July 11 is the United Nations’ World Population Day
Over recent years, the proportion of people in the world who are living in hunger has lessened. This was due to a rise in living standards in many developing nations with its usual effect of lowering of the birth rate, and to more efficient agriculture. That said, far too many people have had insufficient food, and in some countries famine has been recurrent. The glaring inequality in a world where there is enough food for all to eat were there the will to distribute it is a scandal. And refugees ‘who flee from the devastation in the homes that have been made the battlegrounds where wealthy nations can deploy their weapons vicariously’ are at particular risk.
This year, aid workers are already warning a shortage of food and starvation in many places due generally to the effect of global warming on crops. This threat is heightened by the death and disruption caused by coronavirus around the world, by the disruption to the world’s economy, and by the weakening solidarity between nations with its effect on international aid.
This hunger has been described as a population problem, as if there are too many mouths to feed. But it is more properly one of inequality and of the lack of solidarity in the growing and distribution of food. Starvation is not a problem in wealthy societies. Even in those nations, however, the anxiety of many people about where the next meal will come from, is a sign of gross inequality. In poor nations, however, starvation is an ever-present threat.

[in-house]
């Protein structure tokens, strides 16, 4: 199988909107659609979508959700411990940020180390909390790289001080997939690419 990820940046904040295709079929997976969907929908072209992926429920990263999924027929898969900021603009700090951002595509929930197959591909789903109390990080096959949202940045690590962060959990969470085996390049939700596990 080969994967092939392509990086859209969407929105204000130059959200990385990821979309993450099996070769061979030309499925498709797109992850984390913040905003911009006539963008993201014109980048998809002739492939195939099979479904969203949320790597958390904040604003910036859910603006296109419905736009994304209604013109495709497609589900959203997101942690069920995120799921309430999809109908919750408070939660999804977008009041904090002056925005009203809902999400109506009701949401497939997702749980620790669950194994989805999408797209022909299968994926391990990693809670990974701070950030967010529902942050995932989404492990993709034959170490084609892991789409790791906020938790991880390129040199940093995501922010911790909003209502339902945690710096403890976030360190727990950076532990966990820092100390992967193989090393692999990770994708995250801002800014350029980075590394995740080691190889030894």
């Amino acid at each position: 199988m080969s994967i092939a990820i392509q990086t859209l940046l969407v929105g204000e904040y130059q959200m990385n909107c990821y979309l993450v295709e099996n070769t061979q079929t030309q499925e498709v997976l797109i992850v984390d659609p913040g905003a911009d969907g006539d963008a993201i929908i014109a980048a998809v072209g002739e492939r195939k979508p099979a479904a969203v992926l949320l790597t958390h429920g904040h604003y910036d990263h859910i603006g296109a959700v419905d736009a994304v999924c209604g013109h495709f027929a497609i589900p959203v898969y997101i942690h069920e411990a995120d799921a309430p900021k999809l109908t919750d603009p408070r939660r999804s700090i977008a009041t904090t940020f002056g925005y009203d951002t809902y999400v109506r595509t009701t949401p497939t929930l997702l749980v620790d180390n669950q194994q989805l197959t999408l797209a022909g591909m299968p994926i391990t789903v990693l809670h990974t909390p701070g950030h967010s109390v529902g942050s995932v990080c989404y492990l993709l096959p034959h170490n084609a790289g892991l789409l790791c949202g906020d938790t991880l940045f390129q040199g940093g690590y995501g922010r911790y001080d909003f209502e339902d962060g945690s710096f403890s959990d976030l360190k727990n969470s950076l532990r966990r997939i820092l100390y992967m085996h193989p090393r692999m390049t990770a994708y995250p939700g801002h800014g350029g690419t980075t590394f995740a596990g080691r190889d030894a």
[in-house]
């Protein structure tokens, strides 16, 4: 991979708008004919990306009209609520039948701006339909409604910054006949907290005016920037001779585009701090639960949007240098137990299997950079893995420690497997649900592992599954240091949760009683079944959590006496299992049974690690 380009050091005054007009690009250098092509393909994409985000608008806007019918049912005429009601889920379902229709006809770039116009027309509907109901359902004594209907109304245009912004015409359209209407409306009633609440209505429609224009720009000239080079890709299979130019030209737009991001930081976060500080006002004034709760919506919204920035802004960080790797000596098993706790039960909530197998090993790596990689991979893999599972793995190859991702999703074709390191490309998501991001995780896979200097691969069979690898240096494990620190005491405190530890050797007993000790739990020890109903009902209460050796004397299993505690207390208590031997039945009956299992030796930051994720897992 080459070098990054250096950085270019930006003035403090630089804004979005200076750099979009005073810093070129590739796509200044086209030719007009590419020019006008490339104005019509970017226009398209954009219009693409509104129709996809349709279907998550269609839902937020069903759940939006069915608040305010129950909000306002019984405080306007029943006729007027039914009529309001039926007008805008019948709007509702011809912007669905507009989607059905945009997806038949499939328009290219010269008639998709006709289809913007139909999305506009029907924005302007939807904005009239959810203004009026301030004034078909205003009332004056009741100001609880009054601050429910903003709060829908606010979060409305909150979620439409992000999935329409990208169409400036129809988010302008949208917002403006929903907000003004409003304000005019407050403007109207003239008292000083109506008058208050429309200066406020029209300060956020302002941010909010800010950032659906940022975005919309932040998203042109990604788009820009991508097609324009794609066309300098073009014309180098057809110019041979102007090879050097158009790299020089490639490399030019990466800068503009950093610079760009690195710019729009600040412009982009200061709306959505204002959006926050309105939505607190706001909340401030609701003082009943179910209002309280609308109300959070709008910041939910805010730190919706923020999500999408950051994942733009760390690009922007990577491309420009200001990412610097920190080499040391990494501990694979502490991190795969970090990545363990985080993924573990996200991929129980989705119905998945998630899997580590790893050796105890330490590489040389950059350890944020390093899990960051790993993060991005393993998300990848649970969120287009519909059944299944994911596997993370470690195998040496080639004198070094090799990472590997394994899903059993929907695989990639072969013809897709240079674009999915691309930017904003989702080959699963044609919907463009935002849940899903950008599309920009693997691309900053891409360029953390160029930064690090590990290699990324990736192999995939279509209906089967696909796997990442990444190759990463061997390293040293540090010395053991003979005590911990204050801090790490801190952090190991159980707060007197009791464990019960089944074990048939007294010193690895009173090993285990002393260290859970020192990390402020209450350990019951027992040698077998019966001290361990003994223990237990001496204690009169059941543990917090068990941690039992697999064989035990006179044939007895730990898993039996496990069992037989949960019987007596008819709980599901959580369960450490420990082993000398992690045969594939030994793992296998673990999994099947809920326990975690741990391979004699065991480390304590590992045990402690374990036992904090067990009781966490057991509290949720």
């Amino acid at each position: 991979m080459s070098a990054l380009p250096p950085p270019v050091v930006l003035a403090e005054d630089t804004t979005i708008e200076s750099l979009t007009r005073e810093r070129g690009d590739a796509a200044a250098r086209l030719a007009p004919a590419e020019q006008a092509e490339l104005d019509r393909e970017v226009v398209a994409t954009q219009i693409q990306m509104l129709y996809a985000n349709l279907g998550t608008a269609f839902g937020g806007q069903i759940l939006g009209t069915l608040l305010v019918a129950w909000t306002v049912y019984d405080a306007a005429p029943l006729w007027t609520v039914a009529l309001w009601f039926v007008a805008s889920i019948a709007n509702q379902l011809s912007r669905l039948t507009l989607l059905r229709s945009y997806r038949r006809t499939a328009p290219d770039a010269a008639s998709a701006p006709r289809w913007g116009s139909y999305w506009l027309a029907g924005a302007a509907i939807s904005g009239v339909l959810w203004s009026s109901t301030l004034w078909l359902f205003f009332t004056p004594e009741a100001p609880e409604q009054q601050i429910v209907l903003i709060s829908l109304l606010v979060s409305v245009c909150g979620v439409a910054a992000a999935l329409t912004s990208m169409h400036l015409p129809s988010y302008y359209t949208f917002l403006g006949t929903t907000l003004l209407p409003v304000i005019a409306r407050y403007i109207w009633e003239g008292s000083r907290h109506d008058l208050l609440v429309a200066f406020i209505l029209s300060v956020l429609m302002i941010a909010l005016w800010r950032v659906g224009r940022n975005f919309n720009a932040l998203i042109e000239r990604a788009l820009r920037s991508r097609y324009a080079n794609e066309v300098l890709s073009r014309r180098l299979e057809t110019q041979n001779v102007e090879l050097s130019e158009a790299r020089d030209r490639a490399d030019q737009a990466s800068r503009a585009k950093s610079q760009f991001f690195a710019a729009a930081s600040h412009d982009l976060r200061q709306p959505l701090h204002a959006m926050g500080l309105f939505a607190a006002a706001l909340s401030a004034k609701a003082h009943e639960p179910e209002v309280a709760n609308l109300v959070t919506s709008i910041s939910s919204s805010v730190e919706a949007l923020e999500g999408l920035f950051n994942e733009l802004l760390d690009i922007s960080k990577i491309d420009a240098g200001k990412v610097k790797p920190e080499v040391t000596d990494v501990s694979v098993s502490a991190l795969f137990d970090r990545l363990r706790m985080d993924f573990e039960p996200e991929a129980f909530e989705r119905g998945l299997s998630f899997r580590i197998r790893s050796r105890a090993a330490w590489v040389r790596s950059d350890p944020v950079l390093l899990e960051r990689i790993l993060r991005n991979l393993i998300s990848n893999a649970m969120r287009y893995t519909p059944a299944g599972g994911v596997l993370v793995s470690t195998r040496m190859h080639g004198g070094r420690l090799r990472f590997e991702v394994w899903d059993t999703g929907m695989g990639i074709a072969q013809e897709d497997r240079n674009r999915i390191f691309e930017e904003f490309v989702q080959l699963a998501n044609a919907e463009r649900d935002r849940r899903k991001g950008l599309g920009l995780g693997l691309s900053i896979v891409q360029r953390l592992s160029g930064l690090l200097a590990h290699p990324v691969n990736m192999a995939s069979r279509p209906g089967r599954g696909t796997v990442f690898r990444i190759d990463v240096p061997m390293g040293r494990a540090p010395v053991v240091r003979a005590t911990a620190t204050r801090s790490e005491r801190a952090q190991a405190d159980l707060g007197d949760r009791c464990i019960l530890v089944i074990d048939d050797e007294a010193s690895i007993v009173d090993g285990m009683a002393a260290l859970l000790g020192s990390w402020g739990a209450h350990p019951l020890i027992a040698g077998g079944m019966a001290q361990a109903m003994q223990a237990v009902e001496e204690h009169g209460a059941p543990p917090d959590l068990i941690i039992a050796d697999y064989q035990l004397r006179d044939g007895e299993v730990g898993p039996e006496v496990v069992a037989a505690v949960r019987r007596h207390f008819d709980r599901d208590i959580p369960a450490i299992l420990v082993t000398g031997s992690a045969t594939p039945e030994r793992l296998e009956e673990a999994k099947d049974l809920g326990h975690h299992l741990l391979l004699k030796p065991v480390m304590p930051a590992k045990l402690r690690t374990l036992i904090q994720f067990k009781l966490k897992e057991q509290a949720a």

World Population Day focuses on the growth of the world’s population and on the part that women’s choice should have in the conception and birth of children. Both these are important issues. At present, while the growth of population is slowing, it still grows by up to 100,000,000 each year. Because that growth is principally in less developed nations, it puts a heavy strain on societies that are least able to bear it. In many cultures, too, women have little agency in the processes that lead to child-rearing, and their health is damaged by many pregnancies and their complications. These are both real challenges. In developed nations, where there is most concern about over-population, however, the rate of population growth is so low that the economic development necessary to manage an ageing may depend on immigration.
That is why the focus of World Population Day needs to be broader than population control, and particularly broader than the techniques of control. It is about culture, and particularly the culture that governs the mutual relationships between governments. Viewed globally, it is in the interests of wealthy nations to support the growth and prosperity of developing nations because that is where the increase of population is at the highest rate. The immediate task is to help poorer nations feed their people, and then to build stable societies in which the birth rate will naturally decrease. Where there is solidarity between nations, advice from people in wealthy nations will be gratefully heard.
Fr Andrew Hamilton SJ writes for Jesuit Communications and Jesuit Social Services.